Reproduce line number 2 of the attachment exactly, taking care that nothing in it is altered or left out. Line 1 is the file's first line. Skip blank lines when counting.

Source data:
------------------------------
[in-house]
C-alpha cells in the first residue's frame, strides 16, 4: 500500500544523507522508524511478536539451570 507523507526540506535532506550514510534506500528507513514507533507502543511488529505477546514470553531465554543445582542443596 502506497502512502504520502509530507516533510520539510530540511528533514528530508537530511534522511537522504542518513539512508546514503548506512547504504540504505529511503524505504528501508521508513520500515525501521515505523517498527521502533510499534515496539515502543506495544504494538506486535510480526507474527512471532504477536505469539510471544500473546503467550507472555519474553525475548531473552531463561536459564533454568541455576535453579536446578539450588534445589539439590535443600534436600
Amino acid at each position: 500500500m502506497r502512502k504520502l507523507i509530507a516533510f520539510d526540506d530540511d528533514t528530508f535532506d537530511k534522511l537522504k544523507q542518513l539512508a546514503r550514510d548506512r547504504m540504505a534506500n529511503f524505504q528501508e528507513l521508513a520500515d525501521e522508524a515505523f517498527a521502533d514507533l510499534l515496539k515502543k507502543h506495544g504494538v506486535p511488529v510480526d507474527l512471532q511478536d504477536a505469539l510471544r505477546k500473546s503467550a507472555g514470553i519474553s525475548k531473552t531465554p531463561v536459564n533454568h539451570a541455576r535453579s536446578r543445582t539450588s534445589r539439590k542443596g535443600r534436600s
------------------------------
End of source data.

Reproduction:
C-alpha cells in the first residue's frame, strides 16, 4: 500500500544523507522508524511478536539451570 507523507526540506535532506550514510534506500528507513514507533507502543511488529505477546514470553531465554543445582542443596 502506497502512502504520502509530507516533510520539510530540511528533514528530508537530511534522511537522504542518513539512508546514503548506512547504504540504505529511503524505504528501508521508513520500515525501521515505523517498527521502533510499534515496539515502543506495544504494538506486535510480526507474527512471532504477536505469539510471544500473546503467550507472555519474553525475548531473552531463561536459564533454568541455576535453579536446578539450588534445589539439590535443600534436600